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With Vaccines Booming, When Will Nursing Home Isolation End?

Get vaccinated so we can be around people again. That’s been the message from officials and pharmaceutical companies eager to put the pandemic in America’s rearview. The promise of an end to social distancing and isolation has kept many people going through this difficult year.

As vaccination rates increase, officials are facing questions on how much and how soon they can open up again. At the forefront of this issue: Nursing homes, which received our nation’s first doses and have fully vaccinated patients and caregivers who want the vaccine. These facilities could provide an example of what a safe re-opening looks like. However, fear of unexpected consequences has put a kibosh on relaxed guidelines—and frustrated many patients.

The Baltimore Sun recently reported on Canadian nursing home patients who, like American patients, were the first recipients of COVID-19 vaccines. Yet, these patients are still being kept inside, in some cases not even allowed to interact with fellow residents. Regulations are patchwork, set by provinces and territories in Canada much like they are set by states and cities in the U.S. The trend, however, is an excess of caution that keeps fully vaccinated patients inside and isolated.

A Continuing Crisis of Isolation

When the coronavirus was spreading unchecked, with no real treatment options and increased risk of serious infection among those who were over 65 or had underlying health conditions, it made sense to lock nursing homes down as much as possible. Now that seniors are largely protected from the virus, advocates are refocusing on the other impacts of the choice: Namely, the danger inherent to loneliness.

A Canadian study on isolation found more than half of nursing home residents have worse cognitive function and emotional health today than they did at the start of the pandemic. Nearly half have also seen physical impacts. There is a real danger, according to a Toronto hospital, that “these people are going to give up” without meaningful activities and interactions to drive their days.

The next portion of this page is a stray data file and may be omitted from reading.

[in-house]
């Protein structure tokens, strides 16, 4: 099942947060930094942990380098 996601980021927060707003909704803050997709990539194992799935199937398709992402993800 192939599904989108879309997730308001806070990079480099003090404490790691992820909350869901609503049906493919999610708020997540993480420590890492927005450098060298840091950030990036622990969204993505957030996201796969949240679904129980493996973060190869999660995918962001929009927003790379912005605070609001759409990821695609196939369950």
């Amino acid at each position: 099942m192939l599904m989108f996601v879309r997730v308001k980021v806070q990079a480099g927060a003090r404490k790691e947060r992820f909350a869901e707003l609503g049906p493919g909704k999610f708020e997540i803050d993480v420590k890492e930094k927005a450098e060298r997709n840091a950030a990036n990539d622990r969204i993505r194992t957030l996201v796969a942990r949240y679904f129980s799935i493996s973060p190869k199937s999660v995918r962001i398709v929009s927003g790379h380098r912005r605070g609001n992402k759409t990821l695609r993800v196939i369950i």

What’s worse, the effects of isolation do not always show up right away. Studies suggest mental decline may not present until two years after a period of isolation begins. Therefore, the true cost of pandemic-era quarantines may not be known until well into 2022.

New Guidelines Needed for a New Reality

The risk of COVID-19 should not be understated—the disease has killed nearly 3,500 Maryland nursing home residents as of late March 2021. However, with the immediate threat fading into the rearview among these populations, it’s time to ensure we’re meeting patients’ other needs. Maybe widespread re-openings aren’t appropriate yet, with only around 15% of Americans fully vaccinated, but changes can be made piecemeal—for example, rules only pertaining to nursing homes and other long-term care facilities.

The responsibility should not rest only with governments, however; nursing homes can do their part as well. For many months, these facilities have focused on prevention at the expense of all else, including general patient wellness. While the strain has surely been great on these facilities, patients are humans with needs as surely as the rest of us. To have all their opportunities for connection, both with the outside world and each other, removed during a time of stress and upheaval was doubly damaging. Especially now that we have a better handle on the pandemic, nursing homes should focus on ways to bring patients together with an eye forward to the next wave of infectious disease.

Can We Get Back What Was Lost?

The pandemic is not yet over, but with the vaccine, much more is possible. Seniors are likely not the only ones who have faced cognitive or physical decline due to isolation (over 6 months during the pandemic, the demand for antipsychotic medication to manage resident dementia increased by 7%). Indeed, even among seniors, isolation is not a new issue.

Scientists studying isolation and mental decline have found promising news that reintroducing social activities may counter the brain changes caused by loneliness. More work must be done to determine how much of an impact ending isolation can have, but we should not wait for answers to re-introduce in-person activities to those who have been vaccinated for COVID-19.

Even if the long-term benefit for brain health remains unknown, having friends and loved ones around us increases our quality of life. That alone is something worth fighting for.

Brown & Barron, LLC handles nursing home neglect and abuse case in Baltimore. Call us for a free consultation at (410) 698-1717.

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